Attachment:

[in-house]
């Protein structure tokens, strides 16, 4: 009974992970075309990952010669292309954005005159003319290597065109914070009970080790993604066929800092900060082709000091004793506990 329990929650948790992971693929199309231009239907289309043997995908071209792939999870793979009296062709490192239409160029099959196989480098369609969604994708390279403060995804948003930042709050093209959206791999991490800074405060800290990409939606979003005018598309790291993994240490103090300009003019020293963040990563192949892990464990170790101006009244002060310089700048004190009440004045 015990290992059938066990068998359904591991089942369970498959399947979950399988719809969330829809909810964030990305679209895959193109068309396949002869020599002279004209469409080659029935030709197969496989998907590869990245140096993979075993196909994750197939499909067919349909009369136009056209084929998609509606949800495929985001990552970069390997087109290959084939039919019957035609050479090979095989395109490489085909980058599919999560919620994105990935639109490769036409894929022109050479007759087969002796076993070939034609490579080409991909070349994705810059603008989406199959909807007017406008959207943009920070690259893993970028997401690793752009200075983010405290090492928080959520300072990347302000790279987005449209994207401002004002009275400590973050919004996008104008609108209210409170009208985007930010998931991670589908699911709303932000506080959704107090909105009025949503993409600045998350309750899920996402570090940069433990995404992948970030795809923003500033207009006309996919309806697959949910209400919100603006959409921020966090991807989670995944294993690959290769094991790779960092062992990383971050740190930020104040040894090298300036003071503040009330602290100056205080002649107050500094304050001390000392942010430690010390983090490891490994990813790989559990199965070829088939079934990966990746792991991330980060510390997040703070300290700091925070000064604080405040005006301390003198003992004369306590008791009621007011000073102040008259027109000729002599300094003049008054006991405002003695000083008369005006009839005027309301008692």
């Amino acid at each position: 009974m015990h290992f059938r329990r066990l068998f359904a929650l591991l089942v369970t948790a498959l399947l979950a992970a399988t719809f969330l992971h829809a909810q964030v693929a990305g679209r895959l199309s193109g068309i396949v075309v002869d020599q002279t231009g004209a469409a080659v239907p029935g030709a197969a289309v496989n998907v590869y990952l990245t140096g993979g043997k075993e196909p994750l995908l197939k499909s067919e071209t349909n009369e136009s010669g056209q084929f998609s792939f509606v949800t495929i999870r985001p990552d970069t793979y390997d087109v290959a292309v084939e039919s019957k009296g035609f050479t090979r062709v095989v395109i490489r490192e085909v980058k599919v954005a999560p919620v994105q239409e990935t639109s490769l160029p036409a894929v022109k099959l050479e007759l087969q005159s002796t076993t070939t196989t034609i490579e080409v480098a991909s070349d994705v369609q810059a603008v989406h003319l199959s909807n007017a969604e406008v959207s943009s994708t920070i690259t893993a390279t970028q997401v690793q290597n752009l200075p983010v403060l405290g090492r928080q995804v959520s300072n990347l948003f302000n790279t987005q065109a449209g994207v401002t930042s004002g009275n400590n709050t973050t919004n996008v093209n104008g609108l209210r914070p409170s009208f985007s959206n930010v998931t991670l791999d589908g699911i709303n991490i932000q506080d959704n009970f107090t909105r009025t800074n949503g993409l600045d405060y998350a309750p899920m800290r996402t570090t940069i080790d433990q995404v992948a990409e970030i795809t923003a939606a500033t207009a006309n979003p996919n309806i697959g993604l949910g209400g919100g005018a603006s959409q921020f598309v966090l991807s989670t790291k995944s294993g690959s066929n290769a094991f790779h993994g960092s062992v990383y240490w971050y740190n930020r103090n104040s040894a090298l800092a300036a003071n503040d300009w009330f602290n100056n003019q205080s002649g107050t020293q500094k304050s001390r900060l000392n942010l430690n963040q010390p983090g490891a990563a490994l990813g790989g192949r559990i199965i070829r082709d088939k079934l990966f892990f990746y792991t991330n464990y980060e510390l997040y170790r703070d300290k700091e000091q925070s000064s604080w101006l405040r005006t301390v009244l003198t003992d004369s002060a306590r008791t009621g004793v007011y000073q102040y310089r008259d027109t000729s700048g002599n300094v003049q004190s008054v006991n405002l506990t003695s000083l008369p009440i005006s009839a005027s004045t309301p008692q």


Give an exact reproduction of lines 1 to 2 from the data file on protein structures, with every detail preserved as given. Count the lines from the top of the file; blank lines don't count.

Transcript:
[in-house]
């Protein structure tokens, strides 16, 4: 009974992970075309990952010669292309954005005159003319290597065109914070009970080790993604066929800092900060082709000091004793506990 329990929650948790992971693929199309231009239907289309043997995908071209792939999870793979009296062709490192239409160029099959196989480098369609969604994708390279403060995804948003930042709050093209959206791999991490800074405060800290990409939606979003005018598309790291993994240490103090300009003019020293963040990563192949892990464990170790101006009244002060310089700048004190009440004045 015990290992059938066990068998359904591991089942369970498959399947979950399988719809969330829809909810964030990305679209895959193109068309396949002869020599002279004209469409080659029935030709197969496989998907590869990245140096993979075993196909994750197939499909067919349909009369136009056209084929998609509606949800495929985001990552970069390997087109290959084939039919019957035609050479090979095989395109490489085909980058599919999560919620994105990935639109490769036409894929022109050479007759087969002796076993070939034609490579080409991909070349994705810059603008989406199959909807007017406008959207943009920070690259893993970028997401690793752009200075983010405290090492928080959520300072990347302000790279987005449209994207401002004002009275400590973050919004996008104008609108209210409170009208985007930010998931991670589908699911709303932000506080959704107090909105009025949503993409600045998350309750899920996402570090940069433990995404992948970030795809923003500033207009006309996919309806697959949910209400919100603006959409921020966090991807989670995944294993690959290769094991790779960092062992990383971050740190930020104040040894090298300036003071503040009330602290100056205080002649107050500094304050001390000392942010430690010390983090490891490994990813790989559990199965070829088939079934990966990746792991991330980060510390997040703070300290700091925070000064604080405040005006301390003198003992004369306590008791009621007011000073102040008259027109000729002599300094003049008054006991405002003695000083008369005006009839005027309301008692």